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    Tis Pity She's a Whore

    We're so "Pity," oh so "Pity"

    The all-female, "punk rock" musical version of John Ford's 17th-century classic " 'Tis Pity She's a Whore" is too serious and respectful, and rarely "punk" enough.


    The Women's Shakespeare Company production of John Ford's 17th-century tragedy " 'Tis Pity She's A Whore" revives a rewarding and often overlooked work. The Women's Shakespeare production puts a punk-rock spin on " 'Tis Pity," interrupting the play with original songs based on the text. The entirely female cast (part of the company's raison d'etre is to reverse the all-male staging practices of the Elizabethan and Stuart theaters) is generally outfitted in vivid leather costumes, and a live band plays accompanying music. Members of the cast, led by Lisa Raymond as the young gallant Giovanni, take up microphones to belt out vaguely punkish tunes that punctuate and amplify the play's twists and turns.

    Company: Women's Shakespeare Company.
    Written by: John Ford.
    Directed by: R.J. Tolan.
    Cast: Lisa Raymond, Emily Mitchell, Dorothy Abrahams, Adile Istarki, Kylie Goetz, Kate Sandberg, Pamela Zimmerman, Jaime Andrews, Kelly Ann Sharman, Nitra Gutierrez, Constance K. Zaytoun, Rachel diCerbo, Benedetta Agnoli.
    Adapted, with music and lyrics, by R.J. Tolan and P.J. Cacioppo

    Related links: Official site
    20 West 39th Street
    Previews start: March 15, 2002
    March 18 - April 20, 2002

    Ford's play focuses on a doomed family that is undone through sexual transgression. Giovanni passionately loves his sister Annabella, and disdains the cultural norms that prevent them from being together. Early in the play, Giovanni reveals his feelings to his sister, who admits she returns them. A sexual affair ensues, and Annabella pledges she will remain true to her brother and scorn the many suitors who angle for her consent in marriage. When Annabella is eventually forced to marry one of her dubious wooers, Giovanni becomes mad with rage and jealousy, leading to a bloody ending typical of Renaissance tragedy.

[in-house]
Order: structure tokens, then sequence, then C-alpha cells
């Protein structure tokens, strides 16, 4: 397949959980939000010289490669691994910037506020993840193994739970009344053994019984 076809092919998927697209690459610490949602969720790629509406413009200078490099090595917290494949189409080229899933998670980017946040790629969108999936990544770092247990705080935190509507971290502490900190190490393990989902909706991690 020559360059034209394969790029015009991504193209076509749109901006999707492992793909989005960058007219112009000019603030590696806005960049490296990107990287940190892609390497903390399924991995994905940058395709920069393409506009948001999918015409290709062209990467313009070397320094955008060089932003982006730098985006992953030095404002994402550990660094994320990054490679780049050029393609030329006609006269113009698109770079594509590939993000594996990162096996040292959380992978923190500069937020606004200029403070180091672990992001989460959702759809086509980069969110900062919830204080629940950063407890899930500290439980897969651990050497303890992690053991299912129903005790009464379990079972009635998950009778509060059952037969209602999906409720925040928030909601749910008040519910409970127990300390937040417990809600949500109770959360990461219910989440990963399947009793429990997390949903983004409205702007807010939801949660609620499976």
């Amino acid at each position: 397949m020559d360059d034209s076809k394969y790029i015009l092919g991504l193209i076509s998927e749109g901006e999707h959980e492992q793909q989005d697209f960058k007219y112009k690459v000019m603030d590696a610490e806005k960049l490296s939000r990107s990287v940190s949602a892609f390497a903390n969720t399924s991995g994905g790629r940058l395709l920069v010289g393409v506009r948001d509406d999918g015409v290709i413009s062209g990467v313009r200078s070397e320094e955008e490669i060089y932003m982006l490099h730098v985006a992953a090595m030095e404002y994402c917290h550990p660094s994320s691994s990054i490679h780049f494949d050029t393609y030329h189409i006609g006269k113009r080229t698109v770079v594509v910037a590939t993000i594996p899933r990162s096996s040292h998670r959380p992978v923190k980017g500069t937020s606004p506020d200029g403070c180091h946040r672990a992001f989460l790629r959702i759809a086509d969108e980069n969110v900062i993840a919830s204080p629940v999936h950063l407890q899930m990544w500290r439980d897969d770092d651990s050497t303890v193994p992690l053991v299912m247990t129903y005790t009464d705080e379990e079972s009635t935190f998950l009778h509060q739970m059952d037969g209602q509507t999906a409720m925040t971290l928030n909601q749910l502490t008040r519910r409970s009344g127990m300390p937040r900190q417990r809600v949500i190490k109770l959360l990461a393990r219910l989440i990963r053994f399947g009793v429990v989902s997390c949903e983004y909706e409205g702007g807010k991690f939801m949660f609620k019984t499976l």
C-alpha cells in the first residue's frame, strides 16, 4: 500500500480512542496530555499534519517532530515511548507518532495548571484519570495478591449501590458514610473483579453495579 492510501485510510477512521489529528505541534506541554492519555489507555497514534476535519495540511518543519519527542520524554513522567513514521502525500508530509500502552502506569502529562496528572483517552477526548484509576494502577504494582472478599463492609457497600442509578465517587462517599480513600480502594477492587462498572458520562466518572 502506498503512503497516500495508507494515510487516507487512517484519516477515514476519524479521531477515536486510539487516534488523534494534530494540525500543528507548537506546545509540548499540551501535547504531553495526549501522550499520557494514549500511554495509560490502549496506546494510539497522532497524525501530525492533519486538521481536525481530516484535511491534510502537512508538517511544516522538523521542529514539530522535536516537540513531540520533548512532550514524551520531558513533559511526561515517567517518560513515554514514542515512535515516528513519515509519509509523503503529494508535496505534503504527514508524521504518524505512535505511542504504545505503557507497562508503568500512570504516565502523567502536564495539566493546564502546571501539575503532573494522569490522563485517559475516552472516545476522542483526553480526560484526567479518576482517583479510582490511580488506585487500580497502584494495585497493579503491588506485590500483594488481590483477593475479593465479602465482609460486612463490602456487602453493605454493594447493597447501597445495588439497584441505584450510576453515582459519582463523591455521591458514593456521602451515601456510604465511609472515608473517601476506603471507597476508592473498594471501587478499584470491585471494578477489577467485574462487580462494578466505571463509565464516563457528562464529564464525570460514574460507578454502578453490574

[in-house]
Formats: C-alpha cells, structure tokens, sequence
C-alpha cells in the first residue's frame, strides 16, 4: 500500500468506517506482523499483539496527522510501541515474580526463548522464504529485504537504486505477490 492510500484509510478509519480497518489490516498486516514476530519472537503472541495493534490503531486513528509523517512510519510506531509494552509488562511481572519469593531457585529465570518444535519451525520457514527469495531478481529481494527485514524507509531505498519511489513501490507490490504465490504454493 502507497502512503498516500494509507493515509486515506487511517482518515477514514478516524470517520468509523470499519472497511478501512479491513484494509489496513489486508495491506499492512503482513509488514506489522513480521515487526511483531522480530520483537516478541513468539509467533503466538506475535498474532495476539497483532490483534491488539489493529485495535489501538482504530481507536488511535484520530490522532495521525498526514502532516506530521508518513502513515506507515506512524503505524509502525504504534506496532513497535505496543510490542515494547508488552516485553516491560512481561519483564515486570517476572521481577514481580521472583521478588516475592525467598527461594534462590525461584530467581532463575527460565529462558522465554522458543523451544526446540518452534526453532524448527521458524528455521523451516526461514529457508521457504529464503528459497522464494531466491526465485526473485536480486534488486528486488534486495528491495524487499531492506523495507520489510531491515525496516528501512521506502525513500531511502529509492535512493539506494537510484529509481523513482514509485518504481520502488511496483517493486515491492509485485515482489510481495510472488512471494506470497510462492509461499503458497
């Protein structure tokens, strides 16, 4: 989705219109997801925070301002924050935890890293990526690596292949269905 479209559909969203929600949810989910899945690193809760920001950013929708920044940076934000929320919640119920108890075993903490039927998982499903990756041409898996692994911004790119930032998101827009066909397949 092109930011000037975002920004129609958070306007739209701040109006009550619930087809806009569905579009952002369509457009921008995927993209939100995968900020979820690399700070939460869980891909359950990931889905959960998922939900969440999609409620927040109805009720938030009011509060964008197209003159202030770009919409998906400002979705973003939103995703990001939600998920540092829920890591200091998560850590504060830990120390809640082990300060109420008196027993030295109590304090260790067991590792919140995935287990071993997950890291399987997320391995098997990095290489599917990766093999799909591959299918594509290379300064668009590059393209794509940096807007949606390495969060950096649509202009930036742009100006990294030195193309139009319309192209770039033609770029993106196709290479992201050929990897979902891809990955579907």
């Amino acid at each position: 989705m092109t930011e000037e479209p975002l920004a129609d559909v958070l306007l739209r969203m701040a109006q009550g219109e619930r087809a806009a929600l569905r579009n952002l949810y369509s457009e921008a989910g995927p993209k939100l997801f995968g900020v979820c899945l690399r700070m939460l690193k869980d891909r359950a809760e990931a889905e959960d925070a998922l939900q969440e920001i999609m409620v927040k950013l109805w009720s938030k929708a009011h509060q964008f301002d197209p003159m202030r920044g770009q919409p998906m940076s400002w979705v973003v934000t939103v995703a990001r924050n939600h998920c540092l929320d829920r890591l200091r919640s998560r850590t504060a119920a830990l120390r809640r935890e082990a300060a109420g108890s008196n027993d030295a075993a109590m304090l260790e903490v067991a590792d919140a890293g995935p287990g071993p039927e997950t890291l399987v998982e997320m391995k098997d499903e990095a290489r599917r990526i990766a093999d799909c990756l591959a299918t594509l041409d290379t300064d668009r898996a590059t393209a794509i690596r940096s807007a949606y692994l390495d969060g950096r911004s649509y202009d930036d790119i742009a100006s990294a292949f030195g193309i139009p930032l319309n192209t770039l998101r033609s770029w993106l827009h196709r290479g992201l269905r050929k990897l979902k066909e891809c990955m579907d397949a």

The lively concept of the production, which bills itself as a "new rock musical," is especially promising wedded to Ford's brilliantly weird play, but unfortunately does not produce a particularly interesting production. There is some innovative and adept staging, as the actors make excellent use of a simple set and nearly in-the-round seating. And at moments, the company's commitment to an all-female cast helps bring forth and bolster some themes of the play — when Giovanni first kisses Annabella (played by Jamie Andrews), the instant is doubly transgressive in simultaneously enacting the incest of the play's story and the same-sex erotics inherent in the casting. Overall, though, director R.J. Tolan's inventive imagining of the play's setting was undercut by the generally dull interpretation of the text itself. Everything about the notion of a "rock musical" version of 'Tis Pity suggests a witty or camp sensibility at work, but the rendition of the play is as weighty and full of overextended gravitas as a staid BBC production of "Macbeth."

    Annabella wonders whether she'll be "remembered . . . for the way [she] was dismembered." This clever rhyme sets the play's grotesquely excessive ending within the context of a snappy pop song, but touches like this one are too few and  

    The songs by Tolan and P.J. Cacioppo are occasionally interesting and enjoyable, but ultimately not memorable, and their effect is undermined by how difficult it is to make out the lyrics. While the band's playing was proficient and sharp, the vocals, by almost everyone but Raymond, are often unintelligible. The play's maudlin and at times over-the-top situations and dialogue are played straight throughout. The production unwisely located all its humor in the oafish Berghetto, played by Kelly Ann Sharman with admirable but awkward enthusiasm, a description that could apply to the play's rendition as a whole. In the play's last scene, Giovanni enters, arms covered in blood and with his sister's heart speared on his dagger like a cocktail wiener, a moment that practically begs for some hint of farce or irony. Unfortunately, the cast plays this ending with complete earnestness, a move that seems curious and at odds with the outwardly untraditional and irreverent stance they take toward the play in doing it as a punk musical.

    In a final song, Andrews, as Annabella, wonders whether she'll be "remembered . . . for the way [she] was dismembered." This clever rhyme, laden with a true punk sensibility, sets the play's grotesquely excessive ending within the context of a snappy pop song, but touches like this one are too few and far between. With its rock and roll framing of a lurid story, The Women's Shakespeare Company's " 'Tis Pity She's a Whore" in its best moments aspires toward "Hedwig and The Angry Inch" or "Rocky Horror." In spite of all outward signs to the contrary, though, the production tragically lacks the genuine sense of fun and playfulness so apparent in those works, leaving it a spirited but confused and unsatisfying attempt. Leather costumes and electric guitars aside, rather than seriously rethinking Ford's play, this production ultimately offers a very traditional rendition. Real punk was never so tame.

    APRIL 2, 2002

    Reader comments on Tis Pity She's a Whore:

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